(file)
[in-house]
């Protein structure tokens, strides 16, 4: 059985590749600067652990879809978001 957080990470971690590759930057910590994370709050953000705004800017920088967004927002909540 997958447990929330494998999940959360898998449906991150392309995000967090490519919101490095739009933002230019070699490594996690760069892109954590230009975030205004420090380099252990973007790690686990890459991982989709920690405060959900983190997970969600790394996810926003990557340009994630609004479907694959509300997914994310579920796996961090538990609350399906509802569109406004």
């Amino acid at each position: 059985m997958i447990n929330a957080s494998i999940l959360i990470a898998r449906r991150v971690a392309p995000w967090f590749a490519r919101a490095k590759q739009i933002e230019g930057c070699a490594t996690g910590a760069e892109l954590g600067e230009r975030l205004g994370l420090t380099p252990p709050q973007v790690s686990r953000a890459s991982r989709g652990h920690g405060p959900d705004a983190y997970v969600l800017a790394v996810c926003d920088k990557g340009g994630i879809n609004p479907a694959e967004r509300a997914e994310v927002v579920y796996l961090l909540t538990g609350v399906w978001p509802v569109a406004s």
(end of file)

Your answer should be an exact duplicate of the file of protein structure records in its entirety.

[in-house]
């Protein structure tokens, strides 16, 4: 059985590749600067652990879809978001 957080990470971690590759930057910590994370709050953000705004800017920088967004927002909540 997958447990929330494998999940959360898998449906991150392309995000967090490519919101490095739009933002230019070699490594996690760069892109954590230009975030205004420090380099252990973007790690686990890459991982989709920690405060959900983190997970969600790394996810926003990557340009994630609004479907694959509300997914994310579920796996961090538990609350399906509802569109406004």
């Amino acid at each position: 059985m997958i447990n929330a957080s494998i999940l959360i990470a898998r449906r991150v971690a392309p995000w967090f590749a490519r919101a490095k590759q739009i933002e230019g930057c070699a490594t996690g910590a760069e892109l954590g600067e230009r975030l205004g994370l420090t380099p252990p709050q973007v790690s686990r953000a890459s991982r989709g652990h920690g405060p959900d705004a983190y997970v969600l800017a790394v996810c926003d920088k990557g340009g994630i879809n609004p479907a694959e967004r509300a997914e994310v927002v579920y796996l961090l909540t538990g609350v399906w978001p509802v569109a406004s």